https://arxiv.org/abs/2102.02991

Title: Capacity and quantum geometry of parametrized quantum circuits
Organization: Imperial College London and National University of Singapore 
Parameterized quantum circuits provide a flexible paradigm for programming near-term quantum computers. However, there are often trade-offs between the expressibility of a circuit and the magnitude of its gradients. The authors find a rage of parameters where this is not the case. You can view their paper and their Python code here.
https://arxiv.org/abs/2102.01659
https://github.com/txhaug/quantum-geometry/blob/main/Quantum%20Geometry.ipynb

Title: Efficient and Accurate Electronic Structure Simulation Demonstrated on a Trapped-Ion Quantum Computer
Organizations: 1QBit, Dow and IonQ
Electronic structure simulation is central to modern materials design and drug discovery. The researchers devise an end-to-end pipeline for reducing the number of qubits required for these calculations by close to an order of magnitude. They use IonQ’s 11-qubit trapped-ion quantum computer to simulate a ring of 10 hydrogen atoms with an accuracy sufficient for realistic chemical predictions. You can view the paper here.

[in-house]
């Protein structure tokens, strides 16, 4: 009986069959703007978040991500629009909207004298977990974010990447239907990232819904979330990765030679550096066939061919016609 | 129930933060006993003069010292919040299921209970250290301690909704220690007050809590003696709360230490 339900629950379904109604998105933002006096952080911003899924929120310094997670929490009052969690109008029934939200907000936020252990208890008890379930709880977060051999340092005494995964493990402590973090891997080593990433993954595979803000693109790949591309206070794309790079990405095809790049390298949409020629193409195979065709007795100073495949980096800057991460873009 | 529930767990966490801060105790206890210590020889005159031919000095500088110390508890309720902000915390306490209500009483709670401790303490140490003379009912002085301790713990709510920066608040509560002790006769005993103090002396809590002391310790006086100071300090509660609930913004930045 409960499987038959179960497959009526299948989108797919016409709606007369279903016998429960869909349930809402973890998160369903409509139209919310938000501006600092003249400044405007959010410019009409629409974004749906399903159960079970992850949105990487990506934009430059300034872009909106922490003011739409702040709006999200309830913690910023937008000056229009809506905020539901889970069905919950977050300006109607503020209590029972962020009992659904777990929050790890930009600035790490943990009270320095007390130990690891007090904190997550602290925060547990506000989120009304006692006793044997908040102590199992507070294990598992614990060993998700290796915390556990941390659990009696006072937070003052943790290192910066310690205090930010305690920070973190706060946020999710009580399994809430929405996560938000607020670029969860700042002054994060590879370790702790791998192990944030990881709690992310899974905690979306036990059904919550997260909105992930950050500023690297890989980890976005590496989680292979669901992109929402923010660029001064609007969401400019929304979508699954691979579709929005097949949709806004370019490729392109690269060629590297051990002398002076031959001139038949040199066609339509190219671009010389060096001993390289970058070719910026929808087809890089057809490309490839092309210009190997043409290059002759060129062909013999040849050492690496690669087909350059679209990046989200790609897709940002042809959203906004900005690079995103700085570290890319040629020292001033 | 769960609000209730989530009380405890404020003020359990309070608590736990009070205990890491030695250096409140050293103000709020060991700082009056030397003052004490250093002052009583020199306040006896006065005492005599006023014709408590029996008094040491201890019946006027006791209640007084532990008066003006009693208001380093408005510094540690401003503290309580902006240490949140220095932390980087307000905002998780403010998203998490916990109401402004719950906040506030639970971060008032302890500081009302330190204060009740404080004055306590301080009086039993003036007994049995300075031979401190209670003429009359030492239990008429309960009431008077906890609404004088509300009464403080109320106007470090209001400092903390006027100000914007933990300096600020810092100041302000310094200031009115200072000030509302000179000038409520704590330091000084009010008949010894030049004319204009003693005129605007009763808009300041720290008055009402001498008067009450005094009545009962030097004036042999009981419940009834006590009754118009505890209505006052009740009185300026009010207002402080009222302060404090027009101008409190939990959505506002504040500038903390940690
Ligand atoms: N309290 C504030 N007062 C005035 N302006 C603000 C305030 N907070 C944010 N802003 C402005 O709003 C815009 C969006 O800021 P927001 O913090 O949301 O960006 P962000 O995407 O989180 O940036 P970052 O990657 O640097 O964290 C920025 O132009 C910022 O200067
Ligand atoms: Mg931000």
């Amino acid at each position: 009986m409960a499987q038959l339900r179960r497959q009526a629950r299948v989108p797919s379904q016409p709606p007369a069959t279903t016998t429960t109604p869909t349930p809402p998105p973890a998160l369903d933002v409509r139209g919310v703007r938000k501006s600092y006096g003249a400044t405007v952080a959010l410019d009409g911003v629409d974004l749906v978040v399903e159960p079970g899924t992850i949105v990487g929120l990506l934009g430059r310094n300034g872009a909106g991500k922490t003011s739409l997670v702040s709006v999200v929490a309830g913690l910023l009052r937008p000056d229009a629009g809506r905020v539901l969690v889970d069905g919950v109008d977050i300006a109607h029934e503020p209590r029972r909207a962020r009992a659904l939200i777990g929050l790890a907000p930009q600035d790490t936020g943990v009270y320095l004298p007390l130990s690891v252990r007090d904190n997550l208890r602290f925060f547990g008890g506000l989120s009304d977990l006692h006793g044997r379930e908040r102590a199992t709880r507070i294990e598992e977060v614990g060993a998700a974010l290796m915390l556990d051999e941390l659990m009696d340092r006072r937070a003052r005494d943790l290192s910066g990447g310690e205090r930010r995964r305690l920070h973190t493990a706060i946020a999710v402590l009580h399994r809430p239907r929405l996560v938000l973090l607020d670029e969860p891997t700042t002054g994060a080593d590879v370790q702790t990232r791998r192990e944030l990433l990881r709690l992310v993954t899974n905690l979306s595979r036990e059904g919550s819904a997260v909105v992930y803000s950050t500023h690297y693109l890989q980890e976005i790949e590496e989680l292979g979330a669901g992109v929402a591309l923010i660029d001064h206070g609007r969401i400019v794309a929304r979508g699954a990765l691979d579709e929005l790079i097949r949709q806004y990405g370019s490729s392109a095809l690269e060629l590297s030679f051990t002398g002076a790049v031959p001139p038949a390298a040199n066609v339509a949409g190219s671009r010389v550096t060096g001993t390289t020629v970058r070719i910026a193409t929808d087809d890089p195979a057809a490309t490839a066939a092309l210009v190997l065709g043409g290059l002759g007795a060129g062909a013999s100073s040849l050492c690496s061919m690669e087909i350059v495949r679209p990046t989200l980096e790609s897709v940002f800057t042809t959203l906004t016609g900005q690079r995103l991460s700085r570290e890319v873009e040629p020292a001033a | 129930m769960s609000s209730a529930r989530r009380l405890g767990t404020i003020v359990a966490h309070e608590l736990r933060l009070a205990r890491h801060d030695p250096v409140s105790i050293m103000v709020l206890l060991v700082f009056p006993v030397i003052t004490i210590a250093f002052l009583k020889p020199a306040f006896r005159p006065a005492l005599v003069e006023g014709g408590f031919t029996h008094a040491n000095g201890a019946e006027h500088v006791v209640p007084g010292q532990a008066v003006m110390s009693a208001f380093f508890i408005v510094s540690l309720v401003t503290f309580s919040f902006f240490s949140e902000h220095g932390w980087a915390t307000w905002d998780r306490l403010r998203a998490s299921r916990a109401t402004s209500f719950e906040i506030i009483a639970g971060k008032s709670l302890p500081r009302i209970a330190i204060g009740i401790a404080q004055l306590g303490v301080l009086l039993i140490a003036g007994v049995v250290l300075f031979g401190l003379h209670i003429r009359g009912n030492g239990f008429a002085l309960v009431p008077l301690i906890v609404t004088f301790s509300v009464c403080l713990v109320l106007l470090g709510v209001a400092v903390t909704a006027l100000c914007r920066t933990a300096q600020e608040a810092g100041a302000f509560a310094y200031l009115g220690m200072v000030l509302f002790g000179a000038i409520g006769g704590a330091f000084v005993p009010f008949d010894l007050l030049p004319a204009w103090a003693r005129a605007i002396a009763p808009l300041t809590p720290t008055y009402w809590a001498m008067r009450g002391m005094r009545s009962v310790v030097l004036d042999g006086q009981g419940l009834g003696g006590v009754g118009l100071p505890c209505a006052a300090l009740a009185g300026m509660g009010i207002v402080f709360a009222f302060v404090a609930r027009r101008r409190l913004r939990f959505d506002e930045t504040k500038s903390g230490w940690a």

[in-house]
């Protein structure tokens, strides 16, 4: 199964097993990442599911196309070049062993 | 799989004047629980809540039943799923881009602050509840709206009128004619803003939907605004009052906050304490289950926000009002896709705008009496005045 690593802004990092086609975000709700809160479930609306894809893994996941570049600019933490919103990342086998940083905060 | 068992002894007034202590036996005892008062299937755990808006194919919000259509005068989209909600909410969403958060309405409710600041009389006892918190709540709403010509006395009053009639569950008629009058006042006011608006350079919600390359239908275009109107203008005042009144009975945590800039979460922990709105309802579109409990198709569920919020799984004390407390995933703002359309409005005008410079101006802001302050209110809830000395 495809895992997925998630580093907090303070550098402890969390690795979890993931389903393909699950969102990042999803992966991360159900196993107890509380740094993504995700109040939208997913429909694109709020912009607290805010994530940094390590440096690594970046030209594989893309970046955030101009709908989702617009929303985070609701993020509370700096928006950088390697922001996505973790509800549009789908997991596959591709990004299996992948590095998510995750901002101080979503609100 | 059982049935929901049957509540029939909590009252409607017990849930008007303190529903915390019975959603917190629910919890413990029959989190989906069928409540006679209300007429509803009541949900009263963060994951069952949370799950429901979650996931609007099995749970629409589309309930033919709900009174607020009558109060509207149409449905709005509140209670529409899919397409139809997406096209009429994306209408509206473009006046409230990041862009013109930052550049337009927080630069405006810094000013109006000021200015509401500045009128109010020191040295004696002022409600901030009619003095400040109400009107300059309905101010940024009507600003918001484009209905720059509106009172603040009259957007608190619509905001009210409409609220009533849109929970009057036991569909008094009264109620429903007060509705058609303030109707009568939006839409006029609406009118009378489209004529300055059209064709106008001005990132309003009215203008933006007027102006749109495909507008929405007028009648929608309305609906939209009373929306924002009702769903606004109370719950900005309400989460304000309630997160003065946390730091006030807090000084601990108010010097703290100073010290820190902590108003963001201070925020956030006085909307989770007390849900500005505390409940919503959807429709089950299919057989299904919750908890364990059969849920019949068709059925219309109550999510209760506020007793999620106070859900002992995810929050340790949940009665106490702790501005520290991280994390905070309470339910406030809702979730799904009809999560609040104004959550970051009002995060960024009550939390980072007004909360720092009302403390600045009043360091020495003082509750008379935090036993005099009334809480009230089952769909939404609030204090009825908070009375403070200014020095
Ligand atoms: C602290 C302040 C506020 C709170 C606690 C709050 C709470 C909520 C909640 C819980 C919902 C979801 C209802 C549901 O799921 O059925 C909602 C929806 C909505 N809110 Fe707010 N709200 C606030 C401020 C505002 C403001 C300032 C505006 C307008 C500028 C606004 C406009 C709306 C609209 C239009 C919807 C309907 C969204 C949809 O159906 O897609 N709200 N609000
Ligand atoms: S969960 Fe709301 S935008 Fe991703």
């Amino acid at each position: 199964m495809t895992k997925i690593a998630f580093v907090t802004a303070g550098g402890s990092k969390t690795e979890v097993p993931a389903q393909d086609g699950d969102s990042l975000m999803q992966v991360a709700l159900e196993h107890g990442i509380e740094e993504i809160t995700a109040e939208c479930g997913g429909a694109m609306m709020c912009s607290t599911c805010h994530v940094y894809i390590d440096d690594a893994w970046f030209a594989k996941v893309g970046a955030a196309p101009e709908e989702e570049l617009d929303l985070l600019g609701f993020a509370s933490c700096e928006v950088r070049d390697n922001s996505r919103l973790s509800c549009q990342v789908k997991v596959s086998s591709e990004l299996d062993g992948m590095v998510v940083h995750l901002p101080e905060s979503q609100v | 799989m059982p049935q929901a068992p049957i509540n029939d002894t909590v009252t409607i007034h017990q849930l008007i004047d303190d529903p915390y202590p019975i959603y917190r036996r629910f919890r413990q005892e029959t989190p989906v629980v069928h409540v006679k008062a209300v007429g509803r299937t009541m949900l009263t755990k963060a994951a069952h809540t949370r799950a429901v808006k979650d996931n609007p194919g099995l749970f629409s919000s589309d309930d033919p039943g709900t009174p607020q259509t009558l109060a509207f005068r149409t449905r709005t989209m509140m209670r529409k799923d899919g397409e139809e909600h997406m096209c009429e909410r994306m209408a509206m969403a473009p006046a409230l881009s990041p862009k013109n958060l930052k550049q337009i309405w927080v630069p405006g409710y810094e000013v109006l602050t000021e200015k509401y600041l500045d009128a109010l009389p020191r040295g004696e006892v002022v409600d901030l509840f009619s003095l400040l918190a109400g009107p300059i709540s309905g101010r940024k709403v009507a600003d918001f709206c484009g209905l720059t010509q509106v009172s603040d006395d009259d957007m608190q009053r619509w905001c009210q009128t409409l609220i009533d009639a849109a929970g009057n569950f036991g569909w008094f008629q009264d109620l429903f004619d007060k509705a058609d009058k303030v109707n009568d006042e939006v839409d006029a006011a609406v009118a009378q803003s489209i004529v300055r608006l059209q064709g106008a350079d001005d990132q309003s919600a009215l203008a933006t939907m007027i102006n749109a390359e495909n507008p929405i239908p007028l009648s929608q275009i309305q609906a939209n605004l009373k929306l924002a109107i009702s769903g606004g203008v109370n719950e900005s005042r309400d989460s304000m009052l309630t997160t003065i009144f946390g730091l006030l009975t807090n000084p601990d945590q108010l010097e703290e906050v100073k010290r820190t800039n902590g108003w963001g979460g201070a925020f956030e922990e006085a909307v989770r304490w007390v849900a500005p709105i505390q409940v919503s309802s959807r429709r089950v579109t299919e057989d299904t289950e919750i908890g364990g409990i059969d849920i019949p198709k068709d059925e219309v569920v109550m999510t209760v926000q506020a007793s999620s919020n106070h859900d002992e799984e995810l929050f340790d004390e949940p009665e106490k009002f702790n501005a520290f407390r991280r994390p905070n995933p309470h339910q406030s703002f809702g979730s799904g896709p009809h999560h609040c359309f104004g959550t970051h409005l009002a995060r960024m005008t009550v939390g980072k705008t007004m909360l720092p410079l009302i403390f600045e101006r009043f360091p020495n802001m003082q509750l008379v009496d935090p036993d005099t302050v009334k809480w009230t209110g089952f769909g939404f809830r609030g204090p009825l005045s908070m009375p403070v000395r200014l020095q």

https://arxiv.org/abs/2102.07045

Title: Scaling advantage over path-integral Monte Carlo in quantum simulation of geometrically frustrated magnets
Organization: D-Wave Systems, Google and Simon Fraser University
D-Wave have improved upon the work in their 2018 Nature article on frustrated magnets, a topic of practical relevance to material design. By using a quantum annealer with less noise and introducing topological obstructions into the initial quantum state, they observe a three million fold advantage of their device over a CPU. Furthermore, the advantage increased with difficulty of the simulation. You can view the article and a breakdown of the results by the lead author here.
https://www.nature.com/articles/s41467-021-20901-5
https://medium.com/d-wave/d-wave-insights-simulation-research-e6c4f0fb5409

February 25, 2021